Martin: serious blow

The Vatican has refused to say if the resignations of two Dublin auxiliary bishops named in the Murphy report on clerical sex abuse have been accepted or rejected by the pope, in a move likely to put pressure on their immediate superior, Archbishop Diarmuid Martin.

Despite the fact that Bishops Eamonn Walsh and Ray Field announced last Christmas Eve that they were offering their resignations to Pope Benedict, the Holy See's press office said it would not be commenting when asked about this last week.

Vatican spokesman Fr Federico Lombardi declined to specify when the resignations were actually submitted to the pope, or to say whether they have now lapsed given that it has been six months since the men announced their intention to resign.

Under canon law, a resignation that requires acceptance has no force unless it is accepted "within three months", although it is understood Pope Benedict has the right to overrule this.

The continued failure by the Vatican to reveal the situation in relation to both bishops will be interpreted in some quarters as a serious blow to Martin, who played a central role in their decision to resign.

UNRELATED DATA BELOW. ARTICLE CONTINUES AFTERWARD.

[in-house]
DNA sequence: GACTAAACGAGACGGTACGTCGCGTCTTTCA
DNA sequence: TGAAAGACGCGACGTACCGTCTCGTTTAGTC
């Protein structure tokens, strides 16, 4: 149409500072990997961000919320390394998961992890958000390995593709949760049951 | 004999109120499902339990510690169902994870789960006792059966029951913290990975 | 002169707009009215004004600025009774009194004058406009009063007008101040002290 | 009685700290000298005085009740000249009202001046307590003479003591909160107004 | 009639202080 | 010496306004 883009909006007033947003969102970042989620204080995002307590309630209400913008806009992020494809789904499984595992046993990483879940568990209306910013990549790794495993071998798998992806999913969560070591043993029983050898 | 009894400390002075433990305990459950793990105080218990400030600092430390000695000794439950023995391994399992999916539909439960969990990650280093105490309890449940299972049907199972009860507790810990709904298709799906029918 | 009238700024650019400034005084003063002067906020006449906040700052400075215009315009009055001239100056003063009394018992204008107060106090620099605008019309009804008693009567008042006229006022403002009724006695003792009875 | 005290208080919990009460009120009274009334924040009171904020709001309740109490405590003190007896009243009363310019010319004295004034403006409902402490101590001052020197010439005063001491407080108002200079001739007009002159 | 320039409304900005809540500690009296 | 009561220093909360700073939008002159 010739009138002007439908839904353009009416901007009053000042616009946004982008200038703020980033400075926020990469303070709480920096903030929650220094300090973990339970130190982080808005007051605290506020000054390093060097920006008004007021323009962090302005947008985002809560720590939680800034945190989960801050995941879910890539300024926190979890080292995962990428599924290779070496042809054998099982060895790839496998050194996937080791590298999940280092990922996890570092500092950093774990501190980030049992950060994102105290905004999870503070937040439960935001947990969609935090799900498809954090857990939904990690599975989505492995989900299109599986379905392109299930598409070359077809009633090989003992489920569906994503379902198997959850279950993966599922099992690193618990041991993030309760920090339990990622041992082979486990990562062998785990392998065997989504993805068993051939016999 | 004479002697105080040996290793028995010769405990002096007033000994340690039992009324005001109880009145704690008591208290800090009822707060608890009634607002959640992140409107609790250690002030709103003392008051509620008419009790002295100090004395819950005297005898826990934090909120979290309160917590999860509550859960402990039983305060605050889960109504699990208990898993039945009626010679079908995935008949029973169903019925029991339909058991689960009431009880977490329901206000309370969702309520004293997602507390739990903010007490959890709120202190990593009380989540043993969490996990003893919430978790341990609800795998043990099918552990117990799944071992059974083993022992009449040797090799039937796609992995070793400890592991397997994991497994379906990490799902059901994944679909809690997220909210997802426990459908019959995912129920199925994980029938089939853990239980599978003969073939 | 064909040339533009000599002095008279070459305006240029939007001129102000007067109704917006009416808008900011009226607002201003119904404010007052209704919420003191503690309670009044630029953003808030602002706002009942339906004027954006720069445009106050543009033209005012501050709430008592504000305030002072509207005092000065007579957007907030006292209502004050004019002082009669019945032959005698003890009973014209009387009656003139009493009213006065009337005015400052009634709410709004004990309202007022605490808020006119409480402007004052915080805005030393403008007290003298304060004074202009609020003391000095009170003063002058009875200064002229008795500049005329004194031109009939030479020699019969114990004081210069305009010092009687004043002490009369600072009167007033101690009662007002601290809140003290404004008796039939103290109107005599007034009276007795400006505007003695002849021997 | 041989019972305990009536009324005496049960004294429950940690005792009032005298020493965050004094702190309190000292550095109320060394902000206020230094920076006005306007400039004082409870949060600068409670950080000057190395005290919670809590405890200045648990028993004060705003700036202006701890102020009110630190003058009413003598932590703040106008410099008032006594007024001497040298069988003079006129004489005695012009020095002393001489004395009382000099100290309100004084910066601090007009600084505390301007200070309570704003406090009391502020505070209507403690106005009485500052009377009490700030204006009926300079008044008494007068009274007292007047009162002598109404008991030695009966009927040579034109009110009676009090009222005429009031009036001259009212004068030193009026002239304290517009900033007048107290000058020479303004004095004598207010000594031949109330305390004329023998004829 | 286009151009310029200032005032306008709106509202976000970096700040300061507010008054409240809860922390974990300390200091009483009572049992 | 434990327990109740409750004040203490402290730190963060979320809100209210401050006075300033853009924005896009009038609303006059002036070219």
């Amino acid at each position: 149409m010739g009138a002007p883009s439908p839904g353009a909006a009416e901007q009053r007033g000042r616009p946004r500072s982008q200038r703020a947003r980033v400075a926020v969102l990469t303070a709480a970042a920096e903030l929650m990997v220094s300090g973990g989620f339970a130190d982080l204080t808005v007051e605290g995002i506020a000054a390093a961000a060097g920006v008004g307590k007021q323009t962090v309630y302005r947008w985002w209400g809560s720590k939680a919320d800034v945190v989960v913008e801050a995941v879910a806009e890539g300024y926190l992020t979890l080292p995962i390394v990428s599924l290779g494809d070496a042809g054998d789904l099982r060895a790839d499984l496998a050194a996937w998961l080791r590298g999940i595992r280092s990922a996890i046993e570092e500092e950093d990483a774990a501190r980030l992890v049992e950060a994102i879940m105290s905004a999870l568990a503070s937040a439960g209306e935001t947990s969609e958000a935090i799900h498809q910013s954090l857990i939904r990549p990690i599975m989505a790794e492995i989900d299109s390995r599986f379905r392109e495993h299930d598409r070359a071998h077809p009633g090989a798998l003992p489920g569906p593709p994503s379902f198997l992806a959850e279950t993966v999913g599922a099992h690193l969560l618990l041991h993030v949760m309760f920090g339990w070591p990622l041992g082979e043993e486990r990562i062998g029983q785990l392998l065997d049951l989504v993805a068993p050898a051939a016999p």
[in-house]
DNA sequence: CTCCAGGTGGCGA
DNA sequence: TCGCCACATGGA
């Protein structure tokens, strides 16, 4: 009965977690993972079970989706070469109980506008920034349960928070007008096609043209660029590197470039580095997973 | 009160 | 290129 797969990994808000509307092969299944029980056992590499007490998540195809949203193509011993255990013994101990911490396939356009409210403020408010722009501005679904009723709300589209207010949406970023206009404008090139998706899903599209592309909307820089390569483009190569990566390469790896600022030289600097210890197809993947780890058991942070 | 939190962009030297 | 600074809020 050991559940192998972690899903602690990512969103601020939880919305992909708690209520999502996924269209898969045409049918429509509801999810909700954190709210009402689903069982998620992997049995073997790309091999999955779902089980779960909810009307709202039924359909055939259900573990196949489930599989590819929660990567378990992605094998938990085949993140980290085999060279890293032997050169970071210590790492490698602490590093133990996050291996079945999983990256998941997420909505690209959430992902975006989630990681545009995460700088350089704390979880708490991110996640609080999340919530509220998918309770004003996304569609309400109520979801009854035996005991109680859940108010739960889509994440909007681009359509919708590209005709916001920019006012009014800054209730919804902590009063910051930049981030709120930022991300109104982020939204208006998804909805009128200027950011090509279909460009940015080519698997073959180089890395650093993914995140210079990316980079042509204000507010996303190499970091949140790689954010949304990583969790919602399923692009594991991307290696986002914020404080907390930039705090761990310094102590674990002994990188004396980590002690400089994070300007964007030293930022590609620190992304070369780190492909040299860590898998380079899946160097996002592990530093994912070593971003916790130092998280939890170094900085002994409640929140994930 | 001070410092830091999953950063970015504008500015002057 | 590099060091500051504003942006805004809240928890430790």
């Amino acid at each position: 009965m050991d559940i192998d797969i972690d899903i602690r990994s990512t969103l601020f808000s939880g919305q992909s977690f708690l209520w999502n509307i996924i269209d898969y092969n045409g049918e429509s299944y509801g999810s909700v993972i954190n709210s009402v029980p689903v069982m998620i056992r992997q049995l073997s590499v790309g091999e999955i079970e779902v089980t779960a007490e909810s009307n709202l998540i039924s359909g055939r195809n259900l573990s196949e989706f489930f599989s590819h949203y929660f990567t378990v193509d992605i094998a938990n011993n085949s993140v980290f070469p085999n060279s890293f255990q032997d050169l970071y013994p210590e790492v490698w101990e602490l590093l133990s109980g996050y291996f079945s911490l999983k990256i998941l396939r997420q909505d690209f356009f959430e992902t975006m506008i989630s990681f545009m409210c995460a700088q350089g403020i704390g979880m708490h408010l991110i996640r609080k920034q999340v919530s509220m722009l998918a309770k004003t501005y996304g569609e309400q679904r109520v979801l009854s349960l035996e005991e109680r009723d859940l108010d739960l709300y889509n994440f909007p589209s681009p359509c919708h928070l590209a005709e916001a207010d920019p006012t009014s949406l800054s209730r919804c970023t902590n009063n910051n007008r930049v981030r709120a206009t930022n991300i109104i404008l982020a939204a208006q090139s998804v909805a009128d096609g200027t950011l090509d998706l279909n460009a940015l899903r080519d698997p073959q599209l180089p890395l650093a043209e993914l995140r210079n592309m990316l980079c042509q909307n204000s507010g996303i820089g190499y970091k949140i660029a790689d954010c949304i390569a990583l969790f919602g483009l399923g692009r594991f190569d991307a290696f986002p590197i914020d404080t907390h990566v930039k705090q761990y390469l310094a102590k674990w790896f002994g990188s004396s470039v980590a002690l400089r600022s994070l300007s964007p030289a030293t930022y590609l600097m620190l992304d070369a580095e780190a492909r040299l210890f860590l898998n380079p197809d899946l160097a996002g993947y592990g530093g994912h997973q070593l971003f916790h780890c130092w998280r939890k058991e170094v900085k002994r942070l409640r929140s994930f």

A spokeswoman for Martin confirmed that the men remain as auxiliary bishops pending a decision on their resignations. In the absence of a decision by Pope Benedict, this means Martin is forced to work with two men whom he has failed to support publicly since the Murphy report.

"The matter has been examined by all those involved and until a final decision is communicated, the archdiocese will not make any comment. Archbishop Martin will accept and fully respect any decision made by the Holy See on this matter," the spokeswoman said.

When the report was released, Martin publicly challenged those bishops it named to explain themselves, while claiming it was not his job to tell people to resign.

Walsh, who had previously said it would be an "injustice" if he had to resign, circulated a letter last December saying Martin had expressed full confidence in his auxiliary bishops at a meeting with clergy of the archdiocese that month.

But Martin responded with a "clarification" that, while he had confidence in their ministry, he was still evaluating their positions regarding the manner in which they addressed accountability for the implications of the Murphy report. Shortly afterwards, both men tendered their resignations.